Coming at this from a slightly different direction, there are some really outstanding examples of how to handle all of this coming from the world of video games. The procedurally generated sandbox with distant ports, perhaps best exemplified by the Sid Meier classic “Pirates”, Sea Dogs and surprisingly “pirates of the caribbean: armada of the damned”. A few “gamey” mechanics worth considering, that still have a place in old school inspired sandbox play:

    – treasure maps/message in a bottle: self explanitory, surely something you are contemplating, but here it is (this is also a good way to introduce potential XP bonuses without “patrons”)

    – simple “merchant” economies: assuming there are multiple ports of call, you can establish a few key trade goods and have a table for prices in each that represent good/bad buying/selling conditions. “Drug Wars” is a great example of an extremely simple execution of this mechanic, that remains fun to play.

    Can’t wait to play, I’m going to make this work this weekend, too awesome to pass up!.

  8. 8 Naked Samurai
    February 28, 2011 at 4:35 pm

    It’s all about arbitrage!

  9. 9 Charlatan
    February 28, 2011 at 5:21 pm

    @Scott: This is a good question. I want to make templates for several different ways the players might get onto the water depending on how much of that management they want to engage in (hire on to a crew, invest in a ship, charter a ship, buy a ship). It’s one of the central concerns to making the oceans a location for play rather than simply space traversed between locations. As far as navigation, I feel okay starting with standard hex-crawling and rules for getting lost (though on an atypical scale for most days).

    @Naked: I think in this, the watery setting doesn’t diverge fundamentally from a traditional hex crawl. The seas are crawling with monsters, dotted with islands, contested by social factions, and traveled by some singularly powerful entities who can shrug off most machinations of men, fish or otherwise. If you played long enough, I suspect your concerns would begin to shift to the latter items in that list: You’ll map the whole ocean eventually, but in the process you may aggravate storm giants and dragon turtles, or become embroiled in the internecine wars of mer-kings.

    @Bodacious: If you can’t salvage the water-logged journal describing the Isle of Dread from a storm-ravaged wreck at sea, abandoning your pursuit of hydra ambergris for an even bigger prize… what’s the point? I also agree that mercantile hooks are significant- for example, most of the wealth from sea creatures is in their bodies, and I think a B/X-style game has to engage with that source of wealth (and xp) to work in an ocean setting. Trade arbitrage is a nice way to phrase reward monies, as well.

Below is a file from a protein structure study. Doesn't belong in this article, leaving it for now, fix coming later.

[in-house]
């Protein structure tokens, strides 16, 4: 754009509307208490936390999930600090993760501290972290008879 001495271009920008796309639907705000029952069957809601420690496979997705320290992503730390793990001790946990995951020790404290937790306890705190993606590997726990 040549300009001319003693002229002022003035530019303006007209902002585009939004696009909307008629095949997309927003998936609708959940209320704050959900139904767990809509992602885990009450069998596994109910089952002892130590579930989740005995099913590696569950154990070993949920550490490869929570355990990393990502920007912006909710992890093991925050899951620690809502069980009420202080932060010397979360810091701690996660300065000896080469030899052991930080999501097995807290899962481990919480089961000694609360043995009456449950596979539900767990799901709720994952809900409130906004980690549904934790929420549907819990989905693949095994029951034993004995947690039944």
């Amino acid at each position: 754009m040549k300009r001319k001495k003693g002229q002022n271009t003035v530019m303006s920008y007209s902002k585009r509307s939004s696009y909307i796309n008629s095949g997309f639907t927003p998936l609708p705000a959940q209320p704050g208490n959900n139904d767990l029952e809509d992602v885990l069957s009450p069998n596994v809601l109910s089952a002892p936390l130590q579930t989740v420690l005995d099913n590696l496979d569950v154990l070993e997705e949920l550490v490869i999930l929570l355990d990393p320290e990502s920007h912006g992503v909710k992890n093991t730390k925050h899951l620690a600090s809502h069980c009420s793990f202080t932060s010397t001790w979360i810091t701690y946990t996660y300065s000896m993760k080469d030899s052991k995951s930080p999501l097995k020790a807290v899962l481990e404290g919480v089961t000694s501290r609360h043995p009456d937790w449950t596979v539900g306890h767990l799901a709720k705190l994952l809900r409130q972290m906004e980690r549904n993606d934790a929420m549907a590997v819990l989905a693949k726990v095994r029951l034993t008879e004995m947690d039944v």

10. 10 DeForest
    February 28, 2011 at 8:32 pm

    The original series of Star Trek hits all of your bullet points if you substitute ocean for space and island for planet. In fact a lot of science fiction may have ideas you could riff off of by making that substitution.

  11. February 28, 2011 at 9:31 pm

    Sid Meier’s Pirates! gets another vote from me. The ships were a resource, for sure, but there were other elements of resource management too. When you put into port, your crew disbanded and took their shares, so you wanted to keep at sea as long as possible, to get the most out of your veterans. On the other hand, if you waited too long without paying, your crew would get ornery and mutiny. Finally, your captain’s career was finite: afer the advanced age of 30 or something, your days were numbered, so you wanted to rake in a few large hauls and then retire, hopefully after marrying the governor’s daughter or something (I generally died a broken down drunk).

  12. March 3, 2011 at 1:05 am

    You know, I can’t help but think that Traveller’s system for trading would work really well for this.

    Oh, and another thumbs up for “saltbox”!

  13. March 4, 2011 at 9:26 pm

    This is a great idea.
    There are free verisons (for the kindle, ect..) of “The Ghost Pirates” and “The Boats of Glen Carrig” and “Moby Dick” (my favorite novel of all time!) on Project Gotenberg.

  14. 14 Invincible Overlord
    March 5, 2011 at 1:39 am

    a couple more “It must be”s
    * It must be the possible to get lost, and swept away by a current or storm to unexpected waters
    * There must be lands/islands that are entirely unknown and those that are heard of but uncharted
    * There must be treasonous mutineers

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Past Adventures of the Mule

February 2011